And last, but most definitely not least, I know what it’s like to grow up without a mother, mine was killed by a drunk driver when I was two. It’s pretty much impossible to describe what that’s like – and as much as I am aware of how that has affected my life and who I am, I know there are so many other ways it’s affected my life of which I am not aware. Nor was just my life changed forever in that moment – three other children lost their parent and two spouses lost their partners, as the drunk driver died in the accident as well.

    Please, hug someone you care about today for a long, long moment, and imagine how you’d feel if suddenly they were gone. And then help keep that stay nothing more than an imagination. There’s so much in life we have little to no control over – driving drunk, driving distracted… those are things we can control. Choices, one might say, but I disagree – they shouldn’t be choices, simply things we do not do!

    OK, time to get off my “high horse” (trust me, driving skills aside, there’s plenty in my life I need to work on!), hug someone you love and have a beautiful day!

  2. Shell says

    great reminder. in this day and age of constant distraction and multitasking, we need to remember this.

  3. Michelle Carnevale says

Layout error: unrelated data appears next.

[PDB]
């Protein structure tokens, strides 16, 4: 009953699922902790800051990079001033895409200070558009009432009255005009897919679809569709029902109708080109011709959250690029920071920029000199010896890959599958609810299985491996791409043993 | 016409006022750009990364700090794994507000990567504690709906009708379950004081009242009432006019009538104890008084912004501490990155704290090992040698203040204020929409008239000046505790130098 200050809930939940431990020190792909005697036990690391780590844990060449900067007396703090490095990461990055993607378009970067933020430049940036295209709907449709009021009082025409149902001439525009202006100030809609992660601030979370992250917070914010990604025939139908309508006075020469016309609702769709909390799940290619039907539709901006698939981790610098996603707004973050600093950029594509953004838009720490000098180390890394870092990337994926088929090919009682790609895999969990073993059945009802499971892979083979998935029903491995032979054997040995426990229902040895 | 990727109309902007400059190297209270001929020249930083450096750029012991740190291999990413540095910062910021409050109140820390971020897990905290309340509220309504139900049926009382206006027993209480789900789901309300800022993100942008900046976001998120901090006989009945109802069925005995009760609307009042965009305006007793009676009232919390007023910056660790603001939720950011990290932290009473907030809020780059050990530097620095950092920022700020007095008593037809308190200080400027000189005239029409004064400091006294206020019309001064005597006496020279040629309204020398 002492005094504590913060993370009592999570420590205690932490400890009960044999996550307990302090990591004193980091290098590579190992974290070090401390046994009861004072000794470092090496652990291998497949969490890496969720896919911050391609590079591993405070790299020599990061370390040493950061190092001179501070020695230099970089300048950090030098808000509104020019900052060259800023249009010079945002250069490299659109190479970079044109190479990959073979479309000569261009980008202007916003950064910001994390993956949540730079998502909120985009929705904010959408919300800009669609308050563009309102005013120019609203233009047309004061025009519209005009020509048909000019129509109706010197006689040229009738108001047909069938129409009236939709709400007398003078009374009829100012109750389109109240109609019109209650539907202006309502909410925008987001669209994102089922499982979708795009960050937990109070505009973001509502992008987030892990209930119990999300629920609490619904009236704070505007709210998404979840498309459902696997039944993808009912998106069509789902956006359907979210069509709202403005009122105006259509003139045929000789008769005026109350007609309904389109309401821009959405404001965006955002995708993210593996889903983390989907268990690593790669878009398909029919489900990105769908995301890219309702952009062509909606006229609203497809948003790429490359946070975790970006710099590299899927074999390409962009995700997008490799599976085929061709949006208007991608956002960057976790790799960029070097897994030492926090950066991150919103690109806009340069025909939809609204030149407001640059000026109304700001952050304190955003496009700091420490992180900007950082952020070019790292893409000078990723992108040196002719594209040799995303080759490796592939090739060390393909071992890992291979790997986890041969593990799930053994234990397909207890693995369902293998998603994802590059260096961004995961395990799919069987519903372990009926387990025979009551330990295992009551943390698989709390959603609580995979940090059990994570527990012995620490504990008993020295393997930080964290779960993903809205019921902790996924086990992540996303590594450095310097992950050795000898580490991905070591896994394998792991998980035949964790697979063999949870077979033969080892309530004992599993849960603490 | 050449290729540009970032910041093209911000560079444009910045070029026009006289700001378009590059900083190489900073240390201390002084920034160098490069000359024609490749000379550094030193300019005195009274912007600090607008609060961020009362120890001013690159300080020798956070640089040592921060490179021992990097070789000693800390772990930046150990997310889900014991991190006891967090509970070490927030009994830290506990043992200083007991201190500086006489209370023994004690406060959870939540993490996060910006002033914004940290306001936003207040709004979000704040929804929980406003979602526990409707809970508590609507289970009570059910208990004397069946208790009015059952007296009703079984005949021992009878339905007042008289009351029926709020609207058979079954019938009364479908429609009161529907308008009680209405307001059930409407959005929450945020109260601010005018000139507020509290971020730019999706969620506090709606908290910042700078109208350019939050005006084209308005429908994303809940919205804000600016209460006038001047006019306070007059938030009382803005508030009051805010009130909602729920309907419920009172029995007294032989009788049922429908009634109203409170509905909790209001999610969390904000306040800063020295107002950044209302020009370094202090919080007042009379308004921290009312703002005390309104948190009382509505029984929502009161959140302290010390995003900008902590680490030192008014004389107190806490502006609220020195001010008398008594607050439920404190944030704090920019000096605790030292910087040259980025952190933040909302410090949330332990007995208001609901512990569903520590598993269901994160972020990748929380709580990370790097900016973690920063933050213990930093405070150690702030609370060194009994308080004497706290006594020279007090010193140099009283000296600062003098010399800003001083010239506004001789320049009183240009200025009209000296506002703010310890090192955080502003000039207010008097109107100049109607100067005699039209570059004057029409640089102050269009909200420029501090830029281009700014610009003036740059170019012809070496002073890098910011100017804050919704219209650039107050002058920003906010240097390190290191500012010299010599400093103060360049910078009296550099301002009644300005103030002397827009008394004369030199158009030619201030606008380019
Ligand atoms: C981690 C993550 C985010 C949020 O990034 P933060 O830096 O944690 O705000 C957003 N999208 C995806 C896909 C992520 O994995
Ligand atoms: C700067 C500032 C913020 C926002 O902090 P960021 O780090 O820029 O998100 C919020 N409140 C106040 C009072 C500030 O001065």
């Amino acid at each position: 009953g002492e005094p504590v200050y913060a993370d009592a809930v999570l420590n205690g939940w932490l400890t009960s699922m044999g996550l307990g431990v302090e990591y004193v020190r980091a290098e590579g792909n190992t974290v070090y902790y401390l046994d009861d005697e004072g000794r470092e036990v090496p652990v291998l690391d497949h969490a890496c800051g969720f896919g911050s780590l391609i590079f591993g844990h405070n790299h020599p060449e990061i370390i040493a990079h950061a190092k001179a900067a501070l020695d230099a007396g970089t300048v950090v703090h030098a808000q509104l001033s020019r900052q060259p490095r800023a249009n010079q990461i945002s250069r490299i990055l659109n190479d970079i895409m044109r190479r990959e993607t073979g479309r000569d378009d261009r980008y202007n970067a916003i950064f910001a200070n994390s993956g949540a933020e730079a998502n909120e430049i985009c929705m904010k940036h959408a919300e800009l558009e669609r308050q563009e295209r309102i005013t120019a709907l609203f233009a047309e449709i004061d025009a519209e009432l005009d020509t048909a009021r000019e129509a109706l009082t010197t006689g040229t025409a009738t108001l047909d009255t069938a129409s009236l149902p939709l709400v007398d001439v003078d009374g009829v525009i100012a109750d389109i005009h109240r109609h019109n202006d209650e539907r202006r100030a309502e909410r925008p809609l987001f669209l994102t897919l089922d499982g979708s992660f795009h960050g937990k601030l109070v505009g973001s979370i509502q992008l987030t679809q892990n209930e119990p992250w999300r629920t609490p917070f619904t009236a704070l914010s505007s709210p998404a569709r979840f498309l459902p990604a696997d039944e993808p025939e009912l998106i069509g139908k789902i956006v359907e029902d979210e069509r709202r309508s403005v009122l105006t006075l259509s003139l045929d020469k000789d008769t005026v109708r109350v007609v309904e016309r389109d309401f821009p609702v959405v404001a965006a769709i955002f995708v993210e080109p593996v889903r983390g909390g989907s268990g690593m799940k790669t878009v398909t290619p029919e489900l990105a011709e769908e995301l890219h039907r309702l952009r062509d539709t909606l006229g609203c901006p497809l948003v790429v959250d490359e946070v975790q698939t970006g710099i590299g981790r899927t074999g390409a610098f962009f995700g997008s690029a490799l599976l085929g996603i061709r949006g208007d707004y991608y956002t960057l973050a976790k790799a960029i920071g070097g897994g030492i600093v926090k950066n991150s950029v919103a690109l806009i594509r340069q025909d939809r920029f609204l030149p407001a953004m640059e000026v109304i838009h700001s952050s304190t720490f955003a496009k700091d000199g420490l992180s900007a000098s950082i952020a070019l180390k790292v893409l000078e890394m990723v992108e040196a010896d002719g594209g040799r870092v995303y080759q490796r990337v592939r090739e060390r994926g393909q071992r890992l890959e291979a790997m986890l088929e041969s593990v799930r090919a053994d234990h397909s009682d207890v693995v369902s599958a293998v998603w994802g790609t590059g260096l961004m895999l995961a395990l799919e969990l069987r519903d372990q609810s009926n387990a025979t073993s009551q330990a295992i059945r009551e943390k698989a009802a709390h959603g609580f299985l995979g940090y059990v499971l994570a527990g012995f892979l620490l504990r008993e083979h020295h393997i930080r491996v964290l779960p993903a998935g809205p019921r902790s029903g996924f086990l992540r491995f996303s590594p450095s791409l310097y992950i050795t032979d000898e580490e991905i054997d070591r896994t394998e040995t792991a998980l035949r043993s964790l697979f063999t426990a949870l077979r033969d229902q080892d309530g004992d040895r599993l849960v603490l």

Chelley, this is so important. I’m so glad you wrote this blog about your experience. About a week ago, I was in the next lane from a young woman who had a child, not even school aged, in the back seat. She was , head down, glued to her phone, at the red light. The traffic started to move, she inched ahead, glanced up, then stopped..whew… The light changed, I proceeded to move because I was making a left hand turn…she, however, thought she could go as well. She never looked up, she gunned the accelerator…she smacked the older man in front of her…quite hard. I slowed down to let the gentleman know that the girl was on her phone and never looked up. He pleaded with me to stay and wait for the police and fill out an accident report for him…Damn…I was headed to Wickford for lunch on the water with a dear friend…I was barely on time as it was…I consented. The girl yelled at me…”You can leave, you don’t need to be here”, as her child, who she never even checked on, cried out loud. What is happening to people, that their phones and what’s going on on them is so much more important than “real life?” I’m so glad I stayed and helped him out and hopefully taught that young mother a lesson about what’s most important. Thanks Chelley for posting this…people can change their lives and the lives of others forever if they continue to be distracted while trying to maintain control of a large machine. Hopefully this helps.